Meet v0.1

A project log for RPi WiFi

Fast RPi WiFi without USB

ajlittajlitt 12/29/2015 at 08:288 Comments

After a long battle trying to find a short on the 3.3V rail, it lives! ~40Mb/s in both directions to the nearby AP, and ~1.5Mb/s up / ~15Mb/s down to the weak AP across the house. That's way better than I expected for my first attempt at RF layout.

I ran into only one flaw in the PCB, and it's one of the classic blunders. I mistakenly routed the tab on the linear regulator to ground. The schematic symbol doesn't define the tab as a separate pin, but the symbol does. This let me get away with routing the tab to ground without angering the DRC. Tab on the AP1117 is Vout, by the way. My mistake cost me a couple of hours where I reflowed the ESP8266 a couple of times thinking the short was underneath.

I decided to use my butane hot air pencil instead of getting out the oven. I'd done this with smaller boards successfully, but this time I had a hard time getting the solder to melt, especially grounded pads and the QFN. The problem seemed to be the bathroom tile I'd been using for a work surface. My theory was that the tile was pulling too much heat from the back of the board, and to stop that loss I put a couple of layers of Kapton tape between the tile and the board as an insulator. This helped greatly, though the unregulated hot air was still tricky to work with.


Craig Hissett wrote 01/01/2016 at 23:45 point

I absolutely love how this is taking shape mate - it is going to be such a useful tool for all kinds of projects. I will definitely be after one :)

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jacksonliam wrote 01/01/2016 at 18:18 point

Looks awesome, great news on the throughput! Shows the SDIO bus should be good for even streaming HD Video! 

Is the antenna tuned specifically for the ESP chip or can I rip it off and hook it up to any wifi module and it'll be OK as long as I use oshpark?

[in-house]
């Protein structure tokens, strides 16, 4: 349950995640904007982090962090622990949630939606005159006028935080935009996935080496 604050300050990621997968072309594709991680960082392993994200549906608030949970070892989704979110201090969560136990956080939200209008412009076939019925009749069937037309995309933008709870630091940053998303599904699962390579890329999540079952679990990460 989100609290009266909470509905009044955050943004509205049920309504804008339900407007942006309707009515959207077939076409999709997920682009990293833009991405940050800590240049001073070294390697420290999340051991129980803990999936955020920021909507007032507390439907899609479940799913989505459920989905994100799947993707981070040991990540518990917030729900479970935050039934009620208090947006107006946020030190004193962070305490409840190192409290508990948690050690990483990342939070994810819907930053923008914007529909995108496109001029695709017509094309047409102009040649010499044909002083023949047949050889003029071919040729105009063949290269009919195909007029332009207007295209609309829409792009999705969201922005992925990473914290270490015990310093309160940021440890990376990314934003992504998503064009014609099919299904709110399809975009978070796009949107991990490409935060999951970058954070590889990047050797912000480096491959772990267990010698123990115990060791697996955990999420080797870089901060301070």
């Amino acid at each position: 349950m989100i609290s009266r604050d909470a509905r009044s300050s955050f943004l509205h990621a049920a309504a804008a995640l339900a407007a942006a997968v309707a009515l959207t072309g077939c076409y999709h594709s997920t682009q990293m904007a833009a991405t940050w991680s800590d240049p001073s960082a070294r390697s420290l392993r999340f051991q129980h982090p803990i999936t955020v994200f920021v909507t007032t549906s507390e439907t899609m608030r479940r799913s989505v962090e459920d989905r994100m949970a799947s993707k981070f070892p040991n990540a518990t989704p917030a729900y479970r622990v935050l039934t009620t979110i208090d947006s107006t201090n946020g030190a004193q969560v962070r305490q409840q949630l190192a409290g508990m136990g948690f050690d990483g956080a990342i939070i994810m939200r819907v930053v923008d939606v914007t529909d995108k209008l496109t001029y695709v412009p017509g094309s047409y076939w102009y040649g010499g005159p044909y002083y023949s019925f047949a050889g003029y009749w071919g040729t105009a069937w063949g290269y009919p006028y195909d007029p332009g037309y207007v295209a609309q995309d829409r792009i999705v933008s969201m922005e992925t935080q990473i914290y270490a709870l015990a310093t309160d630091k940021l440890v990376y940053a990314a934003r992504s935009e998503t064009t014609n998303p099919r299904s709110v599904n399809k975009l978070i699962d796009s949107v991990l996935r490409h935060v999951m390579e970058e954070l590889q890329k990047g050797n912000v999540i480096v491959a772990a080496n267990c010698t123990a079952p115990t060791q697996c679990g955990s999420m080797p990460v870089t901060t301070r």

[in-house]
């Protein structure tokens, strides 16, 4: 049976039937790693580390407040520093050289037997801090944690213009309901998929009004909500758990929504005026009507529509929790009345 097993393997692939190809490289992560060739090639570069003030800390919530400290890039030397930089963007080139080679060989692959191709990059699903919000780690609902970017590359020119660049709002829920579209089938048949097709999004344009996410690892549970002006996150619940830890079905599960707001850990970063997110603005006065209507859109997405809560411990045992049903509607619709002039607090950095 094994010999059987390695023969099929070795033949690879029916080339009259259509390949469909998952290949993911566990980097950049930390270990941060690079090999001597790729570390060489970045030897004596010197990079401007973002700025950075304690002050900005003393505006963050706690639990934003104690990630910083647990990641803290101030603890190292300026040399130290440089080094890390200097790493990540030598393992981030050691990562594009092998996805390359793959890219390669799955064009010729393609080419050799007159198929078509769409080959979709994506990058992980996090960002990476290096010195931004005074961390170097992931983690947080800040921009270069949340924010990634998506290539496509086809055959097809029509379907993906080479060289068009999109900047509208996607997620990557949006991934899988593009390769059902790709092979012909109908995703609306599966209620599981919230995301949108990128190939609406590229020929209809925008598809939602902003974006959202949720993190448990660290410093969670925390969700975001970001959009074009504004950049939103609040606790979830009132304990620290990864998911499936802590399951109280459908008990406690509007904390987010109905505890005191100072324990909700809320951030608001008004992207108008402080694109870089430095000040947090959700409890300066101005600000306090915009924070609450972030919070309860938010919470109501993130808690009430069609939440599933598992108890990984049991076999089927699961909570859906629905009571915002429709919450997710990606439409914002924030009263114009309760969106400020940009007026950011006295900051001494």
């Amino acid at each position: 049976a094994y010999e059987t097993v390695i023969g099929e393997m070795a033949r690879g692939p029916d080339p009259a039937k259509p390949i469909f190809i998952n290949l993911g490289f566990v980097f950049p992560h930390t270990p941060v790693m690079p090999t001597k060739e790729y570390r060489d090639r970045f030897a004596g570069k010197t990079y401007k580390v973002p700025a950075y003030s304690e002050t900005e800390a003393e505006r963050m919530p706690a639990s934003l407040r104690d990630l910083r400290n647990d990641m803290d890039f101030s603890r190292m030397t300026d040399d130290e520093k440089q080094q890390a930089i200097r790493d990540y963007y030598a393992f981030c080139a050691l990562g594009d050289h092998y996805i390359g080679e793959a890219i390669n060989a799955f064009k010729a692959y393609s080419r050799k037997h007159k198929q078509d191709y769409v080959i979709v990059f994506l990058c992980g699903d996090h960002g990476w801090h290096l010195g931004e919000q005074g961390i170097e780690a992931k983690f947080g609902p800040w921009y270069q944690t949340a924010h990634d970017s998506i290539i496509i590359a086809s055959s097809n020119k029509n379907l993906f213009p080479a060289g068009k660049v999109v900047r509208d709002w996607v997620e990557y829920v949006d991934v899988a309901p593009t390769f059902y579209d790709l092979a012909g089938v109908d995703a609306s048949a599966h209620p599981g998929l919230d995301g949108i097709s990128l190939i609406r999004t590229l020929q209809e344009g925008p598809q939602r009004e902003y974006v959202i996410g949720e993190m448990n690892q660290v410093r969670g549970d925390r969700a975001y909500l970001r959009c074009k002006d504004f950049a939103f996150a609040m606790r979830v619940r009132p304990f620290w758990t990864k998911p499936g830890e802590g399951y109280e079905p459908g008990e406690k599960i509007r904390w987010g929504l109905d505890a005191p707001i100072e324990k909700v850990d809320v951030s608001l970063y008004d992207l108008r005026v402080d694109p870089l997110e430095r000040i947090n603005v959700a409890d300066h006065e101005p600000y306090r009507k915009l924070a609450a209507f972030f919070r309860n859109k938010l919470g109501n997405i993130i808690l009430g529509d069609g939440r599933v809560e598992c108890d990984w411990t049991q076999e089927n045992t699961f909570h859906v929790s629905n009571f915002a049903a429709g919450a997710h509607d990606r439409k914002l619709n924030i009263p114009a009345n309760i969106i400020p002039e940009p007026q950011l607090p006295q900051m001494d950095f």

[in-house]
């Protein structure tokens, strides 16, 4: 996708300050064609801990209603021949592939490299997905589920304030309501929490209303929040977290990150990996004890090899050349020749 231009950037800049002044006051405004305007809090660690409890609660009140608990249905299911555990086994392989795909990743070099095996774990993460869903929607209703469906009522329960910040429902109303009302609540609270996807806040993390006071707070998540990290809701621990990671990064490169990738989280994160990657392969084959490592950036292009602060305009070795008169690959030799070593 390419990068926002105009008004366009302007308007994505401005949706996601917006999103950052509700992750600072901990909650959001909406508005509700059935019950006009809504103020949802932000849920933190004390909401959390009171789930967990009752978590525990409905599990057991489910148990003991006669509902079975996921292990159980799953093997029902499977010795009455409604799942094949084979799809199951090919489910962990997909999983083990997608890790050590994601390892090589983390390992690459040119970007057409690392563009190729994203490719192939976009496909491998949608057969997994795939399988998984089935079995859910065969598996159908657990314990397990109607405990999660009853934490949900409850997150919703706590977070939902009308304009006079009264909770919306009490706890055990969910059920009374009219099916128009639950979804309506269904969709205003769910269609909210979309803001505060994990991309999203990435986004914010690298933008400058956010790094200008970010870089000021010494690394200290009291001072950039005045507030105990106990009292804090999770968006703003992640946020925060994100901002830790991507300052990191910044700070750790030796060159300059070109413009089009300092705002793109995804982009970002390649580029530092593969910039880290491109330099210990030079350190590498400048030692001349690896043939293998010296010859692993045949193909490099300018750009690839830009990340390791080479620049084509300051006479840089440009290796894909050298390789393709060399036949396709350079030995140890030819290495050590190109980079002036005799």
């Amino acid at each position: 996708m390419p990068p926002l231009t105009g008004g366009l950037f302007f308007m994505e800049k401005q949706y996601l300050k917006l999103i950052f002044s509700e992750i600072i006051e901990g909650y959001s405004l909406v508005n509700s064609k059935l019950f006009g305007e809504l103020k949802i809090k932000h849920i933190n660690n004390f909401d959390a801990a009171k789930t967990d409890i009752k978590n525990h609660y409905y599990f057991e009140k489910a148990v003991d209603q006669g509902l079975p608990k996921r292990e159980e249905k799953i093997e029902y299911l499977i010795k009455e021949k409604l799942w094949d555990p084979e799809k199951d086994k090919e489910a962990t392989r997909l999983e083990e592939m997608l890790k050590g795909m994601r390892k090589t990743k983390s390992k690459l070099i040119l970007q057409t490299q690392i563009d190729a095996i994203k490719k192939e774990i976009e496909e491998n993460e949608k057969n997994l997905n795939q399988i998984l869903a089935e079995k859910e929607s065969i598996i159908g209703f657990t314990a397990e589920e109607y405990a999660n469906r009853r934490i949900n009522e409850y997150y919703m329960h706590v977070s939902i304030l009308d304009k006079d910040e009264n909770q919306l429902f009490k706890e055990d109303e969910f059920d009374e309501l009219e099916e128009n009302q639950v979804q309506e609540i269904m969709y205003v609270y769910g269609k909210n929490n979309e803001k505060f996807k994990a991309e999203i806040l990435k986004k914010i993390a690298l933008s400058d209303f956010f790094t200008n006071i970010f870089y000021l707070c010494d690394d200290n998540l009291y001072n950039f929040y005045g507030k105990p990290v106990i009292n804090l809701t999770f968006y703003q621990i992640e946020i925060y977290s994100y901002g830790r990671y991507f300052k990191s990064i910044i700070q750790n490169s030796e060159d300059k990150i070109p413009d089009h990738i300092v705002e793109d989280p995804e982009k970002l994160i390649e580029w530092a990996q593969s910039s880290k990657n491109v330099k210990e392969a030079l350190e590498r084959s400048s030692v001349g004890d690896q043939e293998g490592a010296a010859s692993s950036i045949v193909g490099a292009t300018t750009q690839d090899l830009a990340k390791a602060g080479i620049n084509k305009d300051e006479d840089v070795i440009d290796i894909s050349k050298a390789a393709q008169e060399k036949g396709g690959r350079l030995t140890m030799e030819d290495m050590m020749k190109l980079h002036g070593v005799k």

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ajlitt wrote 01/01/2016 at 19:33 point


The antenna comes from the TI DN007 appnote linked in the comments below.  It's good for any small 2.4GHz application that uses a single ended antenna feed, not just ESP.  In fact the appnote was intended to support customers of TI/Chipcon's 2.4GHz proprietary radios.  The only board material requirement is that the copper layer it's implemented in is 1 oz copper.

The KiCad part I used came from here: though I modified it in the latest rev to cover the entire area in solder mask.  You can get this from the esp_hat.pretty library in my project in Github.  Regardless there will be some antenna-related DRC errors to ignore since KiCad doesn't like that the antenna looks like a dead short to ground.

It works as well as I can expect of my first RF project.  However I wouldn't slap it on a board and immediately ship it off for FCC testing.  If I were to go for certification I'd plan to spend some time with a VNA to get the antenna and waveguide right, and with a spectrum analyzer and reference antenna to find the emissions pattern and any unwanted leakage.

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jacksonliam wrote 01/01/2016 at 20:59 point

Awesome,  thanks!

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Jarrett wrote 12/30/2015 at 04:38 point

Did you just read up on the internet about considerations for PCB antennas? Care to share some resources?

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ajlitt wrote 12/30/2015 at 06:04 point

[Marten Wikman] gave some awesome advice in the comments to this log: .  The other resources I used for this came from Googling "pcb waveguide" and "pcb antenna" and studying some of the results.

The best resources I came across were the TI appnotes, particularly the DN007 antenna design that I ended up using (, and the PCB waveguide calculator (  Doing similar searches in the EEVBlog forums was helpful to get a frame of reference for the details that I should be concerned about and what I shouldn't sweat.

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ajlitt wrote 12/30/2015 at 16:19 point

One thing I failed to mention is how forgiving the TI antenna is.  It has greater bandwidth than other common pcb antennas, is reasonably omnidirectional, and the only board parameter it cares about is copper thickness.

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Sabas wrote 12/30/2015 at 04:26 point

Wow, cool!

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